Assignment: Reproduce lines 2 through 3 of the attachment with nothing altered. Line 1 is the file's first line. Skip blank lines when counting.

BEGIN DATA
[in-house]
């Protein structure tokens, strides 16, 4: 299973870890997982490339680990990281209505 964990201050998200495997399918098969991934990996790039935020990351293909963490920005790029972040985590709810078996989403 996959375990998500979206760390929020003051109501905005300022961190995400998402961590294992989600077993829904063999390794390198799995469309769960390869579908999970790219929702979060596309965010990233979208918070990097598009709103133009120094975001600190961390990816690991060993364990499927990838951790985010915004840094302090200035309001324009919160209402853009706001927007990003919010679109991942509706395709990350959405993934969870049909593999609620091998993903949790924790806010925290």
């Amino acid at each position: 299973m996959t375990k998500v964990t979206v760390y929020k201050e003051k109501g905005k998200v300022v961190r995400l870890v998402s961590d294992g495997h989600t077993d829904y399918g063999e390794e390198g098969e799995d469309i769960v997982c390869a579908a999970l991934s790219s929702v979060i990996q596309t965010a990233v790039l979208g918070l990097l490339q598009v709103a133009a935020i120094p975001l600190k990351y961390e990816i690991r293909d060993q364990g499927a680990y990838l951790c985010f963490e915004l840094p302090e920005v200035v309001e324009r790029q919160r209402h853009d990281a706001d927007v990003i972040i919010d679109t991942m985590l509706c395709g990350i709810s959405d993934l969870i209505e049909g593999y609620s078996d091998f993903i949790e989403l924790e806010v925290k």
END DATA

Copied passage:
């Protein structure tokens, strides 16, 4: 299973870890997982490339680990990281209505 964990201050998200495997399918098969991934990996790039935020990351293909963490920005790029972040985590709810078996989403 996959375990998500979206760390929020003051109501905005300022961190995400998402961590294992989600077993829904063999390794390198799995469309769960390869579908999970790219929702979060596309965010990233979208918070990097598009709103133009120094975001600190961390990816690991060993364990499927990838951790985010915004840094302090200035309001324009919160209402853009706001927007990003919010679109991942509706395709990350959405993934969870049909593999609620091998993903949790924790806010925290």
């Amino acid at each position: 299973m996959t375990k998500v964990t979206v760390y929020k201050e003051k109501g905005k998200v300022v961190r995400l870890v998402s961590d294992g495997h989600t077993d829904y399918g063999e390794e390198g098969e799995d469309i769960v997982c390869a579908a999970l991934s790219s929702v979060i990996q596309t965010a990233v790039l979208g918070l990097l490339q598009v709103a133009a935020i120094p975001l600190k990351y961390e990816i690991r293909d060993q364990g499927a680990y990838l951790c985010f963490e915004l840094p302090e920005v200035v309001e324009r790029q919160r209402h853009d990281a706001d927007v990003i972040i919010d679109t991942m985590l509706c395709g990350i709810s959405d993934l969870i209505e049909g593999y609620s078996d091998f993903i949790e989403l924790e806010v925290k």